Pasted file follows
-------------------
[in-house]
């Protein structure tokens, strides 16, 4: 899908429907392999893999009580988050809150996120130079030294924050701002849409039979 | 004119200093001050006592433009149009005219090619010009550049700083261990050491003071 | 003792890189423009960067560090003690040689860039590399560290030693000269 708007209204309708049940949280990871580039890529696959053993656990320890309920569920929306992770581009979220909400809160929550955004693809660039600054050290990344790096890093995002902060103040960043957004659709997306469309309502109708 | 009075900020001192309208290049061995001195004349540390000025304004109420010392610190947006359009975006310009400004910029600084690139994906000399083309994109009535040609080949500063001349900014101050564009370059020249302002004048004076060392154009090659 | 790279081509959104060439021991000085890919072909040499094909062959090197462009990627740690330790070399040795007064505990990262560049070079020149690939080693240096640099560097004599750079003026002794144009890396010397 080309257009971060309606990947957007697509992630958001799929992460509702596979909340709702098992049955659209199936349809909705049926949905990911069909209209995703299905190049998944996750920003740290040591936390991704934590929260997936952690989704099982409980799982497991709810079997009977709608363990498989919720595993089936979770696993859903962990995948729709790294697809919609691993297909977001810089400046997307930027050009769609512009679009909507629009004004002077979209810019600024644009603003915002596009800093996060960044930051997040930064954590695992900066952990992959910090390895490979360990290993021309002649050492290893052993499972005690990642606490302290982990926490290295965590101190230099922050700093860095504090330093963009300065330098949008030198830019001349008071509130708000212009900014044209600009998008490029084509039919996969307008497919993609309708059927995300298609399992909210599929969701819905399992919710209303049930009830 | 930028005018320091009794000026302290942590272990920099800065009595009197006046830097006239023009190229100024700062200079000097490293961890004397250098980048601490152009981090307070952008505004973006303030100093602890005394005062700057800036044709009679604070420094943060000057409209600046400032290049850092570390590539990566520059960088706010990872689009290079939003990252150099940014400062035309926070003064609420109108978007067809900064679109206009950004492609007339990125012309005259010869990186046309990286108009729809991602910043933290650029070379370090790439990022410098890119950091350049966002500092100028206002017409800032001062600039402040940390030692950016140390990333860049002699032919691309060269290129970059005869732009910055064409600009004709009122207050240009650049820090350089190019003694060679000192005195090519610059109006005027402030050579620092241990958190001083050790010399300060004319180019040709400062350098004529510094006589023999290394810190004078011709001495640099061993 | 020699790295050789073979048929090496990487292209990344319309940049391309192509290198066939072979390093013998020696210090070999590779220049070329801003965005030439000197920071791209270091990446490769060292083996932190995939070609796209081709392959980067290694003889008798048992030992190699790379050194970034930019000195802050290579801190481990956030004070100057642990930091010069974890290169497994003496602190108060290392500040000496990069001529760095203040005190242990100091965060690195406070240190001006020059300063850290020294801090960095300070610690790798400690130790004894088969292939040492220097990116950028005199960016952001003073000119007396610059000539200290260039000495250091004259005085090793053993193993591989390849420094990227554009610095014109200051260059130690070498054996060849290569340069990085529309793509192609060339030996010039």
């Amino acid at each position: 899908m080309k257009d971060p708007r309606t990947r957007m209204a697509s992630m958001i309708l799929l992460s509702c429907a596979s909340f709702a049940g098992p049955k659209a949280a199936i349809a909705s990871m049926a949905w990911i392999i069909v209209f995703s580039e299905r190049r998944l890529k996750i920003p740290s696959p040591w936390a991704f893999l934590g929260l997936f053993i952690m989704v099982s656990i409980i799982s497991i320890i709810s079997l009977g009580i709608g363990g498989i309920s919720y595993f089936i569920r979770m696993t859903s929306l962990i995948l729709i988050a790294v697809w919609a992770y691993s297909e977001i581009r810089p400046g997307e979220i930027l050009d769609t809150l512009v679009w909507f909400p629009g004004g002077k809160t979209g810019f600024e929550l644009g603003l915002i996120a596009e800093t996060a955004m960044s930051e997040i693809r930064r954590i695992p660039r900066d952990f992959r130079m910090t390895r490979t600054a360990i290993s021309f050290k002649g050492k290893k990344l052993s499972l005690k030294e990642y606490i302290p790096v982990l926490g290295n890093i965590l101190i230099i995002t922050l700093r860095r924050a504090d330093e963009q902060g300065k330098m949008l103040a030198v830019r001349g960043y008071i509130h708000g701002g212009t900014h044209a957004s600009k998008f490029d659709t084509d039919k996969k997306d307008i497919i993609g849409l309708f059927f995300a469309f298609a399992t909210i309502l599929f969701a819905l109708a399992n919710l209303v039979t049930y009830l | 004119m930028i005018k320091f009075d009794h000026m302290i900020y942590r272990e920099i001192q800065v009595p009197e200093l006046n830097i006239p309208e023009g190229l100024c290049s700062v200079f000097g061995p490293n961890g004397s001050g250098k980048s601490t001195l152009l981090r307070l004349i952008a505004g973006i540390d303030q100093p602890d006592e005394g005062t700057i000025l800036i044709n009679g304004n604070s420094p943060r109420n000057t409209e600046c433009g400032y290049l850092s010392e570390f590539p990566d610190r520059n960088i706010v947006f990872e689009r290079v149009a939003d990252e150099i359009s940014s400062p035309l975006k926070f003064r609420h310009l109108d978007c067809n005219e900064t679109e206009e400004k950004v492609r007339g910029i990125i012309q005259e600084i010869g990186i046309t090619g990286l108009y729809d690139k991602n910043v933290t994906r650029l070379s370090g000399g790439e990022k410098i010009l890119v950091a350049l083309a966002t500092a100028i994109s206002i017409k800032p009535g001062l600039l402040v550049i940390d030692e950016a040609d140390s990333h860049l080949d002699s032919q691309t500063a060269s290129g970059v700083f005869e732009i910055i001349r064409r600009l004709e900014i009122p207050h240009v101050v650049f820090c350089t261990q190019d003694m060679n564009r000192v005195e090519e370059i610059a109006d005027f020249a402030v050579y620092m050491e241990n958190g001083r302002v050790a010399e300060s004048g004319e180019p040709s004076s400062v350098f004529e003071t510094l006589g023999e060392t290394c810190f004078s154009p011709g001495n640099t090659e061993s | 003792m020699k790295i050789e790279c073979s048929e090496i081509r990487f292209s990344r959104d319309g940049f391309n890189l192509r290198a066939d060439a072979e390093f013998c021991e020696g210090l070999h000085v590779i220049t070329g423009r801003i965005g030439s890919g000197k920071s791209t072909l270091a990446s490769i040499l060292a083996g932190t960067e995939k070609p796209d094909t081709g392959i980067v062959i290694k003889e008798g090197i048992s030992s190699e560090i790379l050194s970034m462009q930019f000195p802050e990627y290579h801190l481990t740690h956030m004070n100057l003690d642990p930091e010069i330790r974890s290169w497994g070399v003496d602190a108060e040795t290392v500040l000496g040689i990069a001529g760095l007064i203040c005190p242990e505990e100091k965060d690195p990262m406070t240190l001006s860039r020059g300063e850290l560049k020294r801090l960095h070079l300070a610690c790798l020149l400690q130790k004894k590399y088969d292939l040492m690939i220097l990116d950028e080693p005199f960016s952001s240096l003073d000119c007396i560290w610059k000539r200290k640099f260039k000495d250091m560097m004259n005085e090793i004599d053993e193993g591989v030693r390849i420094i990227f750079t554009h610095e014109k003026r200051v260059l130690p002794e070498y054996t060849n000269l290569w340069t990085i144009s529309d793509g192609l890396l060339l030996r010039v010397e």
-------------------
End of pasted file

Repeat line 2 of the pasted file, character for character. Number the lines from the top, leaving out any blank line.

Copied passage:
């Protein structure tokens, strides 16, 4: 899908429907392999893999009580988050809150996120130079030294924050701002849409039979 | 004119200093001050006592433009149009005219090619010009550049700083261990050491003071 | 003792890189423009960067560090003690040689860039590399560290030693000269 708007209204309708049940949280990871580039890529696959053993656990320890309920569920929306992770581009979220909400809160929550955004693809660039600054050290990344790096890093995002902060103040960043957004659709997306469309309502109708 | 009075900020001192309208290049061995001195004349540390000025304004109420010392610190947006359009975006310009400004910029600084690139994906000399083309994109009535040609080949500063001349900014101050564009370059020249302002004048004076060392154009090659 | 790279081509959104060439021991000085890919072909040499094909062959090197462009990627740690330790070399040795007064505990990262560049070079020149690939080693240096640099560097004599750079003026002794144009890396010397 080309257009971060309606990947957007697509992630958001799929992460509702596979909340709702098992049955659209199936349809909705049926949905990911069909209209995703299905190049998944996750920003740290040591936390991704934590929260997936952690989704099982409980799982497991709810079997009977709608363990498989919720595993089936979770696993859903962990995948729709790294697809919609691993297909977001810089400046997307930027050009769609512009679009909507629009004004002077979209810019600024644009603003915002596009800093996060960044930051997040930064954590695992900066952990992959910090390895490979360990290993021309002649050492290893052993499972005690990642606490302290982990926490290295965590101190230099922050700093860095504090330093963009300065330098949008030198830019001349008071509130708000212009900014044209600009998008490029084509039919996969307008497919993609309708059927995300298609399992909210599929969701819905399992919710209303049930009830 | 930028005018320091009794000026302290942590272990920099800065009595009197006046830097006239023009190229100024700062200079000097490293961890004397250098980048601490152009981090307070952008505004973006303030100093602890005394005062700057800036044709009679604070420094943060000057409209600046400032290049850092570390590539990566520059960088706010990872689009290079939003990252150099940014400062035309926070003064609420109108978007067809900064679109206009950004492609007339990125012309005259010869990186046309990286108009729809991602910043933290650029070379370090790439990022410098890119950091350049966002500092100028206002017409800032001062600039402040940390030692950016140390990333860049002699032919691309060269290129970059005869732009910055064409600009004709009122207050240009650049820090350089190019003694060679000192005195090519610059109006005027402030050579620092241990958190001083050790010399300060004319180019040709400062350098004529510094006589023999290394810190004078011709001495640099061993 | 020699790295050789073979048929090496990487292209990344319309940049391309192509290198066939072979390093013998020696210090070999590779220049070329801003965005030439000197920071791209270091990446490769060292083996932190995939070609796209081709392959980067290694003889008798048992030992190699790379050194970034930019000195802050290579801190481990956030004070100057642990930091010069974890290169497994003496602190108060290392500040000496990069001529760095203040005190242990100091965060690195406070240190001006020059300063850290020294801090960095300070610690790798400690130790004894088969292939040492220097990116950028005199960016952001003073000119007396610059000539200290260039000495250091004259005085090793053993193993591989390849420094990227554009610095014109200051260059130690070498054996060849290569340069990085529309793509192609060339030996010039």